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What does God ‘require’ of me?

From the February 19, 2018 issue of the Christian Science Sentinel

Several years ago, I got to do some volunteer work in another country. It was an incredible experience. When I returned home, I needed to begin thinking about what to do next. I had a short-term, seasonal job lined up, but after that, I would need to find something else.

Each time I thought about my next steps, the thought of returning to the same country came to me. There was no doubt that I would like to go back, but I also wondered, Would it be the right thing to do? This was a question I couldn’t answer myself, so I turned to God for guidance—and I searched the Bible, Mary Baker Eddy’s writings, and the Christian Science Hymnal. I wondered what kind of direction these books could give for making decisions.

I found many helpful passages, but the main message I came away with can be summed up by the following two thoughts. First, from the book of Micah in the Bible, “He hath shewed thee, O man, what is good; and what doth the Lord require of thee, but to do justly, and to love mercy, and to walk humbly with thy God?” (6:8) and then from a hymn, “Take my hands, and let them move / At the impulse of Thy love” (Frances R. Havergal, Hymnal, No. 324). These were familiar ideas, but in the context of my very real need for proper direction, they put my job search in a different light. For one thing, I loved the simplicity of these messages. Despite the uncertainty I’d felt about the “what” and “where” of my next steps, this guidance felt authoritative and straight from God, even though it didn’t get into specific details. I began to feel more confident that keeping my thoughts on God was enough to lay the right foundation for my search and that the logistics would fall into place.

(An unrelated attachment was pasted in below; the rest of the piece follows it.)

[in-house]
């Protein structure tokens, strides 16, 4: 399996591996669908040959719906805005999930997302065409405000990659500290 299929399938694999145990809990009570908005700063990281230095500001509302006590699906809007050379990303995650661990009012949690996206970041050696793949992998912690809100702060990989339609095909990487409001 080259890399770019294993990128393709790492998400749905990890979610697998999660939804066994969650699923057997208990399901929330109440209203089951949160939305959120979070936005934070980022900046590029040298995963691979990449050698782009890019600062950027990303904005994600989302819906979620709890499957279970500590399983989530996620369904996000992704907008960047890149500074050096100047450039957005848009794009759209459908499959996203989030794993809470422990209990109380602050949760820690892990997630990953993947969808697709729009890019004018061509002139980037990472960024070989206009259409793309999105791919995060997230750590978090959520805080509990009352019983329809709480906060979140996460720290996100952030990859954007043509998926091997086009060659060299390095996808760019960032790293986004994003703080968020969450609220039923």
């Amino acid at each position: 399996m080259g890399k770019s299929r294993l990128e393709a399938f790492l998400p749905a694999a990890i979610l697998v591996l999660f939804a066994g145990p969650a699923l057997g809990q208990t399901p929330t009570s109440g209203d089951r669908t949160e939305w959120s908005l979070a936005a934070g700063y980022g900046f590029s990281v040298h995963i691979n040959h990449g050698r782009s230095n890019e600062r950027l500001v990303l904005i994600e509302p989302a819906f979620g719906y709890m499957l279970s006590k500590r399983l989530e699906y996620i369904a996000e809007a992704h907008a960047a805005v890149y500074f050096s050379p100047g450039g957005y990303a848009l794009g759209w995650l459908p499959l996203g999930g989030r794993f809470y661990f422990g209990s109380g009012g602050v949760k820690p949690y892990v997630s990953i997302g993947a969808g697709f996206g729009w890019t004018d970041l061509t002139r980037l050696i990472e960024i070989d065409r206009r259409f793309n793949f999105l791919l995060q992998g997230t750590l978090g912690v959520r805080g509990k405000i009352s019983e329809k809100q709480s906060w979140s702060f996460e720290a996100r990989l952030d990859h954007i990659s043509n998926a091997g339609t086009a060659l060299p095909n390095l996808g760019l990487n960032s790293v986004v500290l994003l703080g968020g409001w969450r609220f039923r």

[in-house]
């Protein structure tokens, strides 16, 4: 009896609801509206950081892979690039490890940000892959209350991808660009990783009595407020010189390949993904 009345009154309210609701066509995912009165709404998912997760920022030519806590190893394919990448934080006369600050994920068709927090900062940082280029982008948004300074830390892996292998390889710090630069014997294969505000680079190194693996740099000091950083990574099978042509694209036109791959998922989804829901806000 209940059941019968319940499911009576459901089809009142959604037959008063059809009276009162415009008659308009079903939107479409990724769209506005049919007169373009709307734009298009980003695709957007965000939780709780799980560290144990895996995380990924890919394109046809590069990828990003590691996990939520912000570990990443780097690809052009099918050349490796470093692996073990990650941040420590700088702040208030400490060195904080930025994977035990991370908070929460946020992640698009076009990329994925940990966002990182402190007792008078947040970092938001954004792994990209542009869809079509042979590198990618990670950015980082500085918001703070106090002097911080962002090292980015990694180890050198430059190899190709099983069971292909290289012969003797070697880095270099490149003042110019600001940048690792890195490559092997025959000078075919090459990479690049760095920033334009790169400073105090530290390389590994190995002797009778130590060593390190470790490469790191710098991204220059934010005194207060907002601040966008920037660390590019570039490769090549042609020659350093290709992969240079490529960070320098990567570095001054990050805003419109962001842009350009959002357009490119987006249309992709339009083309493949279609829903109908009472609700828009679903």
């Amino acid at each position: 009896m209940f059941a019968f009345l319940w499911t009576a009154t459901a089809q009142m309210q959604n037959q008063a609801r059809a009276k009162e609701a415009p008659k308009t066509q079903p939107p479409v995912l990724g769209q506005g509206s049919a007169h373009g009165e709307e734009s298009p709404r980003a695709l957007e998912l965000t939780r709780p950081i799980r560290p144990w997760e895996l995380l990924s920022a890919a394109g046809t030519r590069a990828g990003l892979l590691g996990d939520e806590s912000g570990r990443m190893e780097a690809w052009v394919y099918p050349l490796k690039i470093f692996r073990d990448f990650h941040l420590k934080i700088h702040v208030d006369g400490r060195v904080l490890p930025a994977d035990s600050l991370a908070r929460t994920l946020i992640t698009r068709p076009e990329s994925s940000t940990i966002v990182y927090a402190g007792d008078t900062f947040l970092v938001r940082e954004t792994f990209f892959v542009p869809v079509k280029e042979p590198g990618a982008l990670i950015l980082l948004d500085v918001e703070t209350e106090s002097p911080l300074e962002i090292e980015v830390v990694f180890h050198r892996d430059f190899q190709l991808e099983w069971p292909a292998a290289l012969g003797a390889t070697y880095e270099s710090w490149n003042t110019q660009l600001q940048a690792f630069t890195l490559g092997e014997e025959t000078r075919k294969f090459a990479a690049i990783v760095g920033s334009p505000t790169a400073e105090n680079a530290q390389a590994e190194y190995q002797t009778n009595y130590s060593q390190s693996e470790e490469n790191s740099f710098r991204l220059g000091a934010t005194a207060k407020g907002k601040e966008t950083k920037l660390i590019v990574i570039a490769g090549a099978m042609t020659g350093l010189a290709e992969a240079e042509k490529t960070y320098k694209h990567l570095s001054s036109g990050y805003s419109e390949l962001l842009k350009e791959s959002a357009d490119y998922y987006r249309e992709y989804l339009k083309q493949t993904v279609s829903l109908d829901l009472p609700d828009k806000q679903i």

My fears were put to rest.

I was also struck by what kind of advice is not contained in these books—for example, they don’t say, “Blessed are they only if they decide to live within twenty miles of their parents’ house,” or, “Thou shalt only work in an office.” Those thoughts may sound funny, but it was truly helpful to realize that when it comes to all those details about our activities, the right thing to do may be presented in very different packages according to our specific circumstances.

Mary Baker Eddy writes in Science and Health with Key to the Scriptures: “Love inspires, illumines, designates, and leads the way. Right motives give pinions to thought, and strength and freedom to speech and action” (p. 454). With this in mind, the focus of my prayers and of my job search came down to getting to know my motives better. As I thought about going abroad again, it became clear that what was motivating me to return was love: a love of good and a desire to do good. This helped put my fears to rest that it was somehow selfish or wrong to go back simply because it was another country or far away; if going abroad was the right thing to do, all the details would be worked out.

When the seasonal job ended, I moved back to my parents’ house. I explained to them all that I’d been praying about and the answers that had come to me thus far. I have to admit that my one other hesitation about going abroad was the fear that my parents would oppose the idea, but instead, they offered words of encouragement. What a relief!

The day after I talked with my parents, the director of the organization I had volunteered for abroad unexpectedly contacted me and offered me a job. I accepted! Everything about it was a good fit, and what’s amazing to me is that this particular opportunity was one I hadn’t even gone looking for, as I’d never known the organization was looking to hire anyone. Within a few weeks I started work, grateful for the straightforward yet profound divine guidance and in awe of God’s great care.

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